top of page

The Hardest Parts: Patience and Trust

Bethany had a storied history. As the only American Lutheran Church (ALC) in the city, their evangelism strategy involved waiting for people from northern states where ALC congregations had a larger presence to come to town. Over the course of twenty-five years they moved from their first location in a “mansion” where the mission pastor’s family lived upstairs and church activities happened on the first floor. They built three major worship spaces, each progressively larger than the last. They remembered well having a relatively large staff: two pastors, a youth director, part-time music staff, and office staff. They remembered themselves as the flagship congregation of the area.


The formation of the Evangelical Lutheran Church in America (ELCA) changed the landscape. Bethany became one of several ELCA congregations in town. The development wave had moved several miles south of their location. Having been built in the 1960’s near an interstate interchange, they found that people could see them, but struggled to get to their building. In so many ways they had done everything according to recommendations of the time.


Over the years, congregation conflict had decimated membership and attendance. The staff shrunk to a pastor, a music director, and a part time office person. People publicly wondered aloud “who would turn out the lights.” Their second career newly minted pastor had offered at least a dozen options for revitalization with little to show for them. The congregation demographics had aged so substantially that gaps existed in membership and participation among multiple generations.

In this moment, the congregation council in partnership with their pastor and bishop had convened multiple meetings to discuss the way forward. Their work presented major challenges. In the first gathering, the conversation suggested that members wanted someone just to tell them what to do. But at the second gathering, when the leadership team (council, pastor, bishop) presented a proposal for a way forward, people rejected it as too little too late, too expensive, too much change, impossible. Finally, the President and Council presented all the options with their relative cost and benefits and asked the congregation to choose which course to follow. Think of their process as a “modified ecclesiastical ballot” moving through ballot iterations until they arrived seeking a merger partner.


The next phase of congregational discernment began with formation of a team. That team led a sixteen month process of developing hopes and conversing with local congregations. They identified a partner for deeper conversations. The discussions among congregations proceeded with long hours and difficult discussions. They developed an agreement for each congregation to vote on. In the end, Bethany rejected this agreement.


It was that merger discernment team who ultimately proposed that the congregation needed to move toward dissolution. They took ownership of the decision. The process had its hiccups, but in the end, they liquidated their property and distributed nearly a million dollars to various ministries. They sold their building to another church who flourished in that space, witnessing to God in that neighborhood so dominated these days by low income apartment housing.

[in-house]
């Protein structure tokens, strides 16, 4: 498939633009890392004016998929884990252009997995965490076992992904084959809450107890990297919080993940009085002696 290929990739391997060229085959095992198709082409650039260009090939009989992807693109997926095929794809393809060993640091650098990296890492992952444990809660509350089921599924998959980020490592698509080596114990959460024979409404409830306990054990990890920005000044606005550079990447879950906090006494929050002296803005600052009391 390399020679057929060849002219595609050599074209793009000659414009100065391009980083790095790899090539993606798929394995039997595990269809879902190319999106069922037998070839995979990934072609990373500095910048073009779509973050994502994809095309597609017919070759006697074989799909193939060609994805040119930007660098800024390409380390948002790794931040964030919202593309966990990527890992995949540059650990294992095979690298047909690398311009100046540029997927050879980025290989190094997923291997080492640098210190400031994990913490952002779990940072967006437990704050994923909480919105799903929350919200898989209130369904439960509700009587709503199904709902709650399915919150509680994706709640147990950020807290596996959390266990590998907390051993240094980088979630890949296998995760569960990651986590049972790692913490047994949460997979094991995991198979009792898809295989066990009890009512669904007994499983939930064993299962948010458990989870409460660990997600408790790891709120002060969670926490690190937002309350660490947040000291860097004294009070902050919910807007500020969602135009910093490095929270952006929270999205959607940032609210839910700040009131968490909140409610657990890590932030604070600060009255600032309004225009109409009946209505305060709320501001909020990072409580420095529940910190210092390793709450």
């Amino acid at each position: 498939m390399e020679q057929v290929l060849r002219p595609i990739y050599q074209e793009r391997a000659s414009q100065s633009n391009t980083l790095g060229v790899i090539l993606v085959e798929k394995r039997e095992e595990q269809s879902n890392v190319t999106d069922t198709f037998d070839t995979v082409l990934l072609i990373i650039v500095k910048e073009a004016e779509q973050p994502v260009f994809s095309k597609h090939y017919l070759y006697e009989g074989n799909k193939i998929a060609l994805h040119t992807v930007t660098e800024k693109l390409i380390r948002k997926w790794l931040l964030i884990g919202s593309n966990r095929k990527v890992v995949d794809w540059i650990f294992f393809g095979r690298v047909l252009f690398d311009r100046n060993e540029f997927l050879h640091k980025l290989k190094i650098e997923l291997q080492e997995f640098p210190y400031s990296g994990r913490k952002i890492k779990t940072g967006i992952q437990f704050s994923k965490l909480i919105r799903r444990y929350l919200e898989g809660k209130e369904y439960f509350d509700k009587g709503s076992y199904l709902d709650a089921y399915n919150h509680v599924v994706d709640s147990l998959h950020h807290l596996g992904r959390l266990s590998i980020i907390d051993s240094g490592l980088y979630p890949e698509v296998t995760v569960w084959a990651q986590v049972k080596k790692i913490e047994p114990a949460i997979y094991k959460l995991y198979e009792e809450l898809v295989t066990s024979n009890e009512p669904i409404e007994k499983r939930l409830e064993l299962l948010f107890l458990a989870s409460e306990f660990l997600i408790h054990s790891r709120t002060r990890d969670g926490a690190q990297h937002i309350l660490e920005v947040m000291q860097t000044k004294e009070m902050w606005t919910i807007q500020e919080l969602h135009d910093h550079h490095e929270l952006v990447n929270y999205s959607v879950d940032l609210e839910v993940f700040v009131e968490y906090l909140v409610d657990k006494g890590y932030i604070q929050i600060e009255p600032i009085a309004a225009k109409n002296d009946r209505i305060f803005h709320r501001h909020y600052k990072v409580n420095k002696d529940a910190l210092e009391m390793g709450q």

Through it all, the congregation received substantial support from the bishop and the bishop’s staff. The process was challenging and often looked more like failure than success.


Discernment can be like that especially when it involves whole groups of people. Discernment takes time. Clarity comes slowly and often feels blurry and cloudy. Sometimes, individuals and groups want someone to tell them what to do. Sometimes, they opt for other plans. The hardest part can be patience. The other hardest part can involve trust: trusting God, trusting companions on the journey, trusting the outcomes.


As this synod embarks on the journey of discerning who God calls to serve as the next bishop, the Discernment Team has worked to help individuals, smaller groups and the whole synod begin prayerfully wondering together about who has the gifts. Perhaps the early questions include: gifts for what? The team has begun work to describe who the Central States Synod is. Capturing all the ways that members differ across so many dynamics challenges creativity. One hopes that the image that emerges includes both the wonderful and surprising diversity as well as unity among all who call the Central States Synod and its congregations home. And one hopes that the image speaks clearly of common trust in God, trust of one another, and trust in the movement of the Holy Spirit as we discern together what God has already begun and will continue to do.


Prayer: O Holy One, companion of all who journey, give this people ears to hear, eyes to see, and the will to trust you and one another as we embark on this journey of discernment. Help us breathe through the foggy, frightening and maddening times. Help us rejoice in the moments of clarity and unity so that in the end, we recognize that your Spirit served as guide all along the way. This we pray in the name of your Son, Jesus Christ, by that same Holy Spirit. Amen.

Pastor David Frerichs has served three congregations of the Evangelical Lutheran Church in America, in three different synods. He now serves Saint Andrew’s Lutheran Church in Columbia, Missouri, having come home to the Central States Synod. Beware, he talks about riding bicycles enough that one might believe he actually does it.


30 views0 comments

Recent Posts

See All


bottom of page